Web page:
I was having a conversation with a journalist friend of mine last week. And as we spoke, it was really intersting to me to start to notice even more, right now, my reactions and responses to the news and to social media. As I choose and need to stay informed. But I also have very strict boundaries for myself around what I read, what I take in, and how often I do this. It's not surprising that when uncertainty rises, these boundaries get tested, and I notice when I'm slipping away from these, and I bring myself back to myself in a very honest and assertive way.
You see, I don't mess around with things when I know they're not supporting me. I've learnt to be very aware and honest with myself all the time. And if I know I'm feeling any anxiety or something just isn't making me feel good, or it just doesn't feel right for me - I notice, I become aware, I listen, and I change it. Literally, I click my fingers, and I make a change (I thank my mentor, Hayley, for the clicking fingers approach, it works for me). It becomes a non-negotiable for me.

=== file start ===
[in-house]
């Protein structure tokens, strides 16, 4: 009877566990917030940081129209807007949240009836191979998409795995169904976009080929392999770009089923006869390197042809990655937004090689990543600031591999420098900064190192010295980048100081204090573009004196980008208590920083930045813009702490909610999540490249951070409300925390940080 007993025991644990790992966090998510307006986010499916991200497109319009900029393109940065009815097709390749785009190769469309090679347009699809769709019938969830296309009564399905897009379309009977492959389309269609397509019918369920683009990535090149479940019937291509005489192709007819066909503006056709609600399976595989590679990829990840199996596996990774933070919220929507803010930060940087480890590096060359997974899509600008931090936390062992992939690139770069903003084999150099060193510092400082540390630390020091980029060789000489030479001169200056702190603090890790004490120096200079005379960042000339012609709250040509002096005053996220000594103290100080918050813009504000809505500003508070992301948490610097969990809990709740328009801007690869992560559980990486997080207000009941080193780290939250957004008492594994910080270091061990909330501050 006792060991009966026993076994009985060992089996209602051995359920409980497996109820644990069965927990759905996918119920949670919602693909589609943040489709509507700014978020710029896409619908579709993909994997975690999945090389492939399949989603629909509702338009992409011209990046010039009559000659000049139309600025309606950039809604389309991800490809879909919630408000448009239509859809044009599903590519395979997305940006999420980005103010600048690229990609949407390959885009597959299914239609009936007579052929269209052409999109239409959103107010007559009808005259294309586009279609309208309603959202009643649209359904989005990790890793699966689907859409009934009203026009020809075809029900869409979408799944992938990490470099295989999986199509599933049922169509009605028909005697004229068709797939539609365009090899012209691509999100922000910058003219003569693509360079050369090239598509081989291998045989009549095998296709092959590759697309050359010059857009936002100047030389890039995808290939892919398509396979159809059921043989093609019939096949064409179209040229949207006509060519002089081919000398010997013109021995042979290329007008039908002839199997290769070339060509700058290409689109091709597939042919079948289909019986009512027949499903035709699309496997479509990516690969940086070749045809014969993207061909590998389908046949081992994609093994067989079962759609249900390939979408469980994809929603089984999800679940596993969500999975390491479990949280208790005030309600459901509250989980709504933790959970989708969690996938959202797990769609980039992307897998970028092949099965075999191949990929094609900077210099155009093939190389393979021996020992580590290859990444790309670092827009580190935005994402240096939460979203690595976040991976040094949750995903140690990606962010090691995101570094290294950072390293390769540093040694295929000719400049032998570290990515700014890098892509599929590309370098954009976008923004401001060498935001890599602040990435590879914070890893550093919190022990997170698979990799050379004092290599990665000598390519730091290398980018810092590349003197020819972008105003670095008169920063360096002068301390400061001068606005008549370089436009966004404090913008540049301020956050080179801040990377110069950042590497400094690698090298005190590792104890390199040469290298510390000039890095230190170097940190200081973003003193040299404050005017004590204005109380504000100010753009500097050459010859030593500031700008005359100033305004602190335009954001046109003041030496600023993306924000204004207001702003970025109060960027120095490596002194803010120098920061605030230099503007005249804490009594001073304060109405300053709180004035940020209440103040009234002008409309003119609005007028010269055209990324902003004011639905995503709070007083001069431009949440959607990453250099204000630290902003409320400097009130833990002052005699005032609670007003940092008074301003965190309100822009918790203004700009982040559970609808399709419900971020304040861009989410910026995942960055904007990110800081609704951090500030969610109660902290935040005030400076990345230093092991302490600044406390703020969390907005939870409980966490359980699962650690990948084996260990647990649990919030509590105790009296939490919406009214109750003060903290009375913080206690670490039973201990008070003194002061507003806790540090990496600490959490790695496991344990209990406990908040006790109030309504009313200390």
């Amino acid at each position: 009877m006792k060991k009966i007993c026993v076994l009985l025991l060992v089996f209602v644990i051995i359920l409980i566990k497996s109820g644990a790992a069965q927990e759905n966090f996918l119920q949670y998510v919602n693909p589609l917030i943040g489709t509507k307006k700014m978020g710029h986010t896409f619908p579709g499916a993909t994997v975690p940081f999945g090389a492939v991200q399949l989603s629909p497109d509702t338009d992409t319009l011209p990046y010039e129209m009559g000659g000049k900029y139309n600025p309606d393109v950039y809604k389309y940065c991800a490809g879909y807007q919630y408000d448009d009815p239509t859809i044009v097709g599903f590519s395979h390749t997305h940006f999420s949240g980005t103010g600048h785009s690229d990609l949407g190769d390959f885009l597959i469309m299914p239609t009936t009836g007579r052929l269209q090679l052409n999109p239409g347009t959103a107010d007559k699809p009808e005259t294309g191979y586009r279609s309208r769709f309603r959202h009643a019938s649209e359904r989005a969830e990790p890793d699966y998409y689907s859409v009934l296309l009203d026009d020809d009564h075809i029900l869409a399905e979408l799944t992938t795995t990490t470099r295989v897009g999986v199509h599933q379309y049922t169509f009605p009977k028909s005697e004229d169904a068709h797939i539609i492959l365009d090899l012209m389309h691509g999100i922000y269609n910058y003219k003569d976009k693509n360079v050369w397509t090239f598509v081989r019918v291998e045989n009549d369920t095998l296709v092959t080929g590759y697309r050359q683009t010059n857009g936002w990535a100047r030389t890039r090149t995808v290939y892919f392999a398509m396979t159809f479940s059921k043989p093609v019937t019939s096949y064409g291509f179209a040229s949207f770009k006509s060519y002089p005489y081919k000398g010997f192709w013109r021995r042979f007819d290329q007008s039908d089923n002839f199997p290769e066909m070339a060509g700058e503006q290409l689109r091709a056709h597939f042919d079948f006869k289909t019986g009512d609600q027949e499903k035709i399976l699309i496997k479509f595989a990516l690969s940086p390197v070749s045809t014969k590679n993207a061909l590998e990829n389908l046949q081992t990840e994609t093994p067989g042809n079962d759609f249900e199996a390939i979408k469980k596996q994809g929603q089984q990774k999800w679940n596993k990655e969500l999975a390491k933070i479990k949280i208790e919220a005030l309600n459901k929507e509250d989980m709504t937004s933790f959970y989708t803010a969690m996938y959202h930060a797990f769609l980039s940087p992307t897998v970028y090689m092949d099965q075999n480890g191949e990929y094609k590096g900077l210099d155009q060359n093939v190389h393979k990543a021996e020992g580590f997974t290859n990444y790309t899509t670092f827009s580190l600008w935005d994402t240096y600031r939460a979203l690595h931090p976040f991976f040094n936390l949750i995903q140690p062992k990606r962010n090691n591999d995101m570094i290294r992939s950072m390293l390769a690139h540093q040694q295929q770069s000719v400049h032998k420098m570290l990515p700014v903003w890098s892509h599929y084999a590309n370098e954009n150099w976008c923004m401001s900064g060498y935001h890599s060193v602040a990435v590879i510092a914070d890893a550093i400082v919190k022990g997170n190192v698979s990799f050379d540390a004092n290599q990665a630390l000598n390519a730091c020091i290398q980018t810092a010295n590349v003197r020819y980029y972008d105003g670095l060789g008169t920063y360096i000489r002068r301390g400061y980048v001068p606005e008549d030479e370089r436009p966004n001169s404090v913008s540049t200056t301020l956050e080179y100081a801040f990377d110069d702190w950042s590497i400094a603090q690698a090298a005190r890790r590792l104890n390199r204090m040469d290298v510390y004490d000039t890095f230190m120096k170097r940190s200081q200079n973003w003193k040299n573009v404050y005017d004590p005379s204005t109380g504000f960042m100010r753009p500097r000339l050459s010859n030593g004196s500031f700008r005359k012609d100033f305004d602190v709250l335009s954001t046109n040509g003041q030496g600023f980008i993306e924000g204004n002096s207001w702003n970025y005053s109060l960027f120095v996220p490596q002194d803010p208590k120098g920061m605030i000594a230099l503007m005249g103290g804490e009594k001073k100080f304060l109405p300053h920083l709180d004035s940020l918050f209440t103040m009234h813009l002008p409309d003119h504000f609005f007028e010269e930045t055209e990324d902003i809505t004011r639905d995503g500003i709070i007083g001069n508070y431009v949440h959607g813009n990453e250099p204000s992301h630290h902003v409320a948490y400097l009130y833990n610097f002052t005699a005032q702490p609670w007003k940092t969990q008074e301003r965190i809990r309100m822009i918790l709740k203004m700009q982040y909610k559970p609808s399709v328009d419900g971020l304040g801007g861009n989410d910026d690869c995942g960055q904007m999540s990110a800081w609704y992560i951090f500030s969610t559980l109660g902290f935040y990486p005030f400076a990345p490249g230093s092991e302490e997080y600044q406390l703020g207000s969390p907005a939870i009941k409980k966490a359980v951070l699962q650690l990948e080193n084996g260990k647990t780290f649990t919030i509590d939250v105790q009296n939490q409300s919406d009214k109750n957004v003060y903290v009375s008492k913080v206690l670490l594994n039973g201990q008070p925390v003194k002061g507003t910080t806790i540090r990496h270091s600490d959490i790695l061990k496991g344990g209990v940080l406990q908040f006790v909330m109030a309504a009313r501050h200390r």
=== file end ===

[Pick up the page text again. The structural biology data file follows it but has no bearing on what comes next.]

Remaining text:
Mental wellbeing is everything. I may not be able to control circumstances, but I can control my mind, and my own inner world. We all can do this, it's part of self responsibility and self leadership.
But what felt interesting to me was that I hardly use social media these days anyway. Or, I've changed my relationship with it, very much over this past year. I use it very consciously and intentionally. I don't scroll mindlessly through a news feed. I choose whose pages I visit and what I read and take in. And this way of using social media has changed so much for me, in such a positive way.